The effect of pre-exercise carbohydrate intake in the morning on appetite regulation and subsequent resistance exercise performance
2019-10-23T14:09:19Z (GMT) by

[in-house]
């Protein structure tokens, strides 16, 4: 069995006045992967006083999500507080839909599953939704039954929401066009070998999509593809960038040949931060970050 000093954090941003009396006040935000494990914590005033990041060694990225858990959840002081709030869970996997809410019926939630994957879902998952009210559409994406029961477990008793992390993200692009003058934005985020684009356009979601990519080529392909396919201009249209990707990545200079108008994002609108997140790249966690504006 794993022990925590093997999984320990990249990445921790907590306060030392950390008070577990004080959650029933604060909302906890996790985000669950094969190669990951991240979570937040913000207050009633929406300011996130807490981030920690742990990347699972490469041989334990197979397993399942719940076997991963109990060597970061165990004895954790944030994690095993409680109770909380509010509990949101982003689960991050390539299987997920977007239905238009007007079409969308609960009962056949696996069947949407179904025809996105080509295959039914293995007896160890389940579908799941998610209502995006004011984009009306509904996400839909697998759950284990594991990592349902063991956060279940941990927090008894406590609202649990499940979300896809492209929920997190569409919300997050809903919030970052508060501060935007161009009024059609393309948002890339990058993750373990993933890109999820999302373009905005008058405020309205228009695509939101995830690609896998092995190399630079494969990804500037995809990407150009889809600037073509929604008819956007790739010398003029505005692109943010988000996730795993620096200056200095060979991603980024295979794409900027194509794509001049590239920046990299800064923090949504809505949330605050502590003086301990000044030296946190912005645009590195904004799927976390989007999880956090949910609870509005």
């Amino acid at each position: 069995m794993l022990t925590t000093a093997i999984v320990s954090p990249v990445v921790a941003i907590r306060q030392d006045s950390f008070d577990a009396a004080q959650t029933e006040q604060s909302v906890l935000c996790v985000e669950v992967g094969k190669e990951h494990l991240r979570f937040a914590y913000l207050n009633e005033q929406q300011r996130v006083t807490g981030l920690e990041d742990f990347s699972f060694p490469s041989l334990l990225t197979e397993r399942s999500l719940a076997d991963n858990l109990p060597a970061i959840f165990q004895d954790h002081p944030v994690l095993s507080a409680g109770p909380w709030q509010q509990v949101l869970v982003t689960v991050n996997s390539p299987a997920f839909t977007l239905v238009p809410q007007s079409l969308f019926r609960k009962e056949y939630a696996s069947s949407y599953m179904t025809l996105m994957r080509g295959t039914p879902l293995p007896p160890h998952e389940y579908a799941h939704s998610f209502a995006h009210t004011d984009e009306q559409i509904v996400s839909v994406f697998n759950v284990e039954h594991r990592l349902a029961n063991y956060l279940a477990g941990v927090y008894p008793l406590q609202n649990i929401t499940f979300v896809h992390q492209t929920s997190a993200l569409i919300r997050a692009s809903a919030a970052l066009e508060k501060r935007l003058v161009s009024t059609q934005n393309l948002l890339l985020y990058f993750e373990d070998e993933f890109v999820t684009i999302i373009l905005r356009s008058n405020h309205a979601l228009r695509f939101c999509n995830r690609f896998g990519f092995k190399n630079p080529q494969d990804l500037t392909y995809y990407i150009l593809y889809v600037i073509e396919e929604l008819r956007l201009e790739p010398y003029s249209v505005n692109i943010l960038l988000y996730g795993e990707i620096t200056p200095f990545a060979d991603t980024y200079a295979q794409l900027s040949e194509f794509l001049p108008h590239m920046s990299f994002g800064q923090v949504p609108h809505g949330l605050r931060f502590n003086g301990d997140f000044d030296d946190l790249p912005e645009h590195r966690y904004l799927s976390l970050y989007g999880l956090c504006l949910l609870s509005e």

Breakfast, which is typically consumed within 2-3 hours after waking up, is considered by many to be the most important meal of the day. Its carbohydrate (CHO) content ranges between 50-60% of its energy, meaning breakfast could replenish carbohydrate (glycogen) stores after a long overnight fast. A number of studies have shown the detrimental effect of omitting breakfast on endurance exercise, however, little is known about the effects on resistance exercise. Considering the prevalence of omitting breakfast among exercisers, commonly due to logistical/practical reasons, examining breakfast consumption versus omission on resistance exercise performance is of particular interest. To initially investigate this, the study reported in Chapter 3 compared performance in 4 sets to failure of back-squat and bench press at 90% of 10 repetition maximum (10-RM), between an ecologically valid breakfast (BC), containing 1.5 g carbohydrate/kg body mass, and a water only breakfast (BO). As hypothesised, total repetitions of back squat and bench press were less during BO compared to BC. Correspondingly, hunger was elevated, whilst fullness was decreased in the BC condition. These results demonstrate that omission of a pre-exercise breakfast might impair resistance exercise performance. However, it cannot be discounted that, as subjects were aware of when they were consuming breakfast or not, that the exercise performance responses were confounded by psychological factors (i.e. placebo/nocebo effects). Therefore, a double-blind study was conducted (Chapter 4), with the aim to compare resistance exercise performance after consuming a water only control breakfast (WAT) or two identical semi-solid breakfasts, one a virtually energy-free placebo (PLA), the other containing 1.5 g carbohydrate/kg body mass (CHO). CHO and PLA breakfasts were eaten with a spoon from a bowl and contained 4.25 mL/kg body mass water, 0.75 mL/kg body mass sugar-free orange squash and 0.1 g/kg body mass xanthan gum as a thickener, with addition of 1.5 g/kg body mass of maltodextrin in the CHO breakfast. Back-squat total repetitions were greater in both CHO and PLA compared to WAT. Correspondingly, CHO and PLA similarly suppressed hunger and increased fullness relative to WAT. This study indicated that breakfast likely exerted its effect on resistance exercise performance via a psychological effect. However, when higher volume resistance exercise was applied (Chapter 5), consisting of sets of 10 repetitions of leg extension to exhaustion at 80% 10-RM, an ergogenic role of carbohydrate was evident, as CHO produced greater total repetitions compared to PLA. Whilst the studies in Chapter 3 and 4 suggested that breakfast influenced performance via a psychological effect, appetite also responded correspondingly, raising the question as to whether appetite might influence resistance exercise performance. In a follow-up study (Chapter 6) two breakfasts containing 1.5 g carbohydrate/kg body mass were provided, but one included 0.1 g/kg body mass of xanthan gum (SEM), whilst the other did not (LIQ), with the aim of manipulating appetite without affecting carbohydrate intake. Interestingly, back squat total repetitions were greater following the SEM compared to LIQ and this correspond with decreased hunger and increased fullness in SEM compared to LIQ. In conclusion, the results from these experiments demonstrate that the perception of breakfast consumption, rather than carbohydrate/energy per se, improves resistance exercise performance. The ergogenic role of pre-exercise carbohydrate only seems to benefit extremely high-volume resistance exercise performance. Whether these effects are still apparent when pre-breakfast/meal glycogen stores are not optimal is unknown (i.e. if a not fully replaced from a previous training session). However, when subjects are well-fed, high-intensity intermittent exercise like resistance exercise might be influenced by sensation of fullness and a pre-exercise meal might exert its effects through this novel mechanism. In situations where the amount carbohydrate or the metabolic effects of the carbohydrate consumed before exercise are unlikely to influence performance (such as resistance exercise), consumption of meals that decrease sensations of hunger might be a simple strategy to enhance performance.